Friday, December 30, 2005

Guilt And Missed Opportunities: An Abridged Review Of 2005

As relief trucks finally rolled into New Orleans five days after Hurricane Katrina hit, I safely sat several states away watching the scene unfold on television. I was enjoying a few beers, a sandwich and a tasty dessert at a local microbrewery at the time.

The disparity between the circumstances of those I was watching and my own was not lost on me. Nor were feelings of guilt, even though I wasn’t really doing anything “wrong” by enjoying my day off.

The end of a year often makes us look back and examine the year’s regrets and missed opportunities – and not just our own.

President Bush’s multi-million dollar re-inaugural gala was held early in the year, shortly after it was made public that many US troops in Iraq were still using equipment and vehicles without proper armor. Some had taken to picking pieces of metal off scrap heaps to fabricate their own armor in the absence of the real thing.

President Bush could have forgone the party (considering he’d already had an inaugural gala in 2001; this was essentially just an extension of his first term) and asked to have those funds put toward up-armoring Humvees and supplying troops with body armor. Instead, he kept his plans and ended up looking out of touch with the realities and sacrifices of war.

I wonder if the president looks back at that choice now and feels a twinge of guilt, or regrets missing an opportunity to be a hero of a commander in chief.

When the Big One – Hurricane Katrina – hit in August, Bush was on vacation. Even though we had all watched the storm barreling toward its target for days, he remained on vacation.

The president was slow to realize the enormity of the storm’s effects and slow to take action to remedy them. Yet, earlier in the year he had wasted no time boarding Air Force One in the middle of the night to sign a bill to “save” one brain-dead woman.

I wonder if Bush now feels any guilt about that.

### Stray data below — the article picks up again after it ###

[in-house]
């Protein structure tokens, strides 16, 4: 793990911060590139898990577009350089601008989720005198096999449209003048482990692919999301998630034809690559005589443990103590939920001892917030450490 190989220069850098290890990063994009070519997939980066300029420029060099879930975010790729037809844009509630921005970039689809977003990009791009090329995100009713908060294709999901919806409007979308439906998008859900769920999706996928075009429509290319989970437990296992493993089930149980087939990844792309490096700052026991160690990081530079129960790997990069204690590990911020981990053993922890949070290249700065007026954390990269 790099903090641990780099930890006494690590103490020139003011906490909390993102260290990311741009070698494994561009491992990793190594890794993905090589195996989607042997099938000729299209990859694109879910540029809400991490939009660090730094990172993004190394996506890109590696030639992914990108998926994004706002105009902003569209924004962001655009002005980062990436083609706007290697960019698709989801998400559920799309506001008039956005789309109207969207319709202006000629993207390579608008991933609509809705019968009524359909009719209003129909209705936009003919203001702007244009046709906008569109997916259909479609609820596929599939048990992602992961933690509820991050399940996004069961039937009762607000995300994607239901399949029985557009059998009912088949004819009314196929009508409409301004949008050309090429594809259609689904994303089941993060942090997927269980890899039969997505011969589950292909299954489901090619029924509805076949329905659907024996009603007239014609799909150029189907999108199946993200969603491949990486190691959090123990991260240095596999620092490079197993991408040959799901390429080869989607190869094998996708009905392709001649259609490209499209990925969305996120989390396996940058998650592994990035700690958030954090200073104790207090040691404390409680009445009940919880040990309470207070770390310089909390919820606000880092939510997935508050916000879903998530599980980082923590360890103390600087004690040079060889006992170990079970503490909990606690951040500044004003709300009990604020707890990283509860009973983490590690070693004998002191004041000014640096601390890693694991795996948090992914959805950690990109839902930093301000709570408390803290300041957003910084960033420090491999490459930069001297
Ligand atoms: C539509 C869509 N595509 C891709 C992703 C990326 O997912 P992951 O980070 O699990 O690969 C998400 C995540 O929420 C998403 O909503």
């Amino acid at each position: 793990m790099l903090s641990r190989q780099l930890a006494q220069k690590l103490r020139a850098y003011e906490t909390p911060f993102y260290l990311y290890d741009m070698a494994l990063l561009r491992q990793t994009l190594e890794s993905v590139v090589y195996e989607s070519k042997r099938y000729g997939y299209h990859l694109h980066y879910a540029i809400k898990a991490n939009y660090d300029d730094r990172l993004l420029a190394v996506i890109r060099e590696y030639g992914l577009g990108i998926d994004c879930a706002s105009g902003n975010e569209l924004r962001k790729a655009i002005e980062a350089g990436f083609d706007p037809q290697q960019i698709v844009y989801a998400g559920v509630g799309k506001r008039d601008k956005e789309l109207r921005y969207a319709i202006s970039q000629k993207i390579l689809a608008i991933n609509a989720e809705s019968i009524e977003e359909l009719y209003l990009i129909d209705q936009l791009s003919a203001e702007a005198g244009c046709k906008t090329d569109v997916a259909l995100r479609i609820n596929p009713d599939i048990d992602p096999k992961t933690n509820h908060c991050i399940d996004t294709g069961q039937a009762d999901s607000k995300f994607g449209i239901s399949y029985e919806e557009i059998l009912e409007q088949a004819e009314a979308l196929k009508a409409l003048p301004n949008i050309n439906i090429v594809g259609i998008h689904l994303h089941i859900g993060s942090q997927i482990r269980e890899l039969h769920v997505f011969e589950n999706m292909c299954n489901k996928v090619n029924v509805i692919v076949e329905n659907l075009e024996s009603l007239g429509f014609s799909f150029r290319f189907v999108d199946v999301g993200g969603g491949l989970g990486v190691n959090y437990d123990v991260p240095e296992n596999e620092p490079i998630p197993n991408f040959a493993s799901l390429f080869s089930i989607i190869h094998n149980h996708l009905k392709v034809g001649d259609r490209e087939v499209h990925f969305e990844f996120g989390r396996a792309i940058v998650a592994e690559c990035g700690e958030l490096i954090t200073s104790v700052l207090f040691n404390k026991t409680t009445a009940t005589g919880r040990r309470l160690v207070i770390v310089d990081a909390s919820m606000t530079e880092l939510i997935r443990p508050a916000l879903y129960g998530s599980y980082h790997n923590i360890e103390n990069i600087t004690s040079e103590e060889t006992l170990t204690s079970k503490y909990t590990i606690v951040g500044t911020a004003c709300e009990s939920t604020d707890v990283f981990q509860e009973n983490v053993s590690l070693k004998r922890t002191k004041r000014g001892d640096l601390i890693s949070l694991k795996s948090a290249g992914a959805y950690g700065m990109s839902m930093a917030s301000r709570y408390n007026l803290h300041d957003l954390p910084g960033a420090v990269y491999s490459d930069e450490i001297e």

Later in 2005 Hurricane Wilma cut a swath across Florida, just swiping my county with its outer bands. I was prepared for much worse, as one of the four consecutive 2004 hurricanes had left me without electricity for days.

Wilma took the lives and demolished the homes of many Floridians. I encountered some heavy wind and rain, but did not personally see any damage. Not even many downed tree limbs were evident after the storm passed. Instead, Wilma left behind it a cool, sunny and breezy autumn day in Central Florida.

For days after Wilma, the weather here was beautiful. As such it was hard to grasp the notion that not too many miles south of me Floridians were once again homeless as the result of bad weather. Again came those feelings of guilt.

President Bush didn’t seem as concerned about any state’s hurricanes in 2005 as he had in election year 2004. In fact, he made sure FEMA handed out relief money left and right in swing state Florida during 2004; some people who hadn’t been seriously affected by the storms got checks.

I wonder if Bush now feels any guilt about that.

My hope for 2006 is far fewer reasons to feel guilty and far fewer missed opportunities. For all of us.

2 comments:

Tim said...

Don't feel guilt. Nature is indifferent and perfectly random. And you might yet get your turn to suffer the full might of a hurricane!
Peace,
Tim in New Orleans
http://timsnamelessblog.blogspot.com/

Pete Bogs said...

I can hardly wait!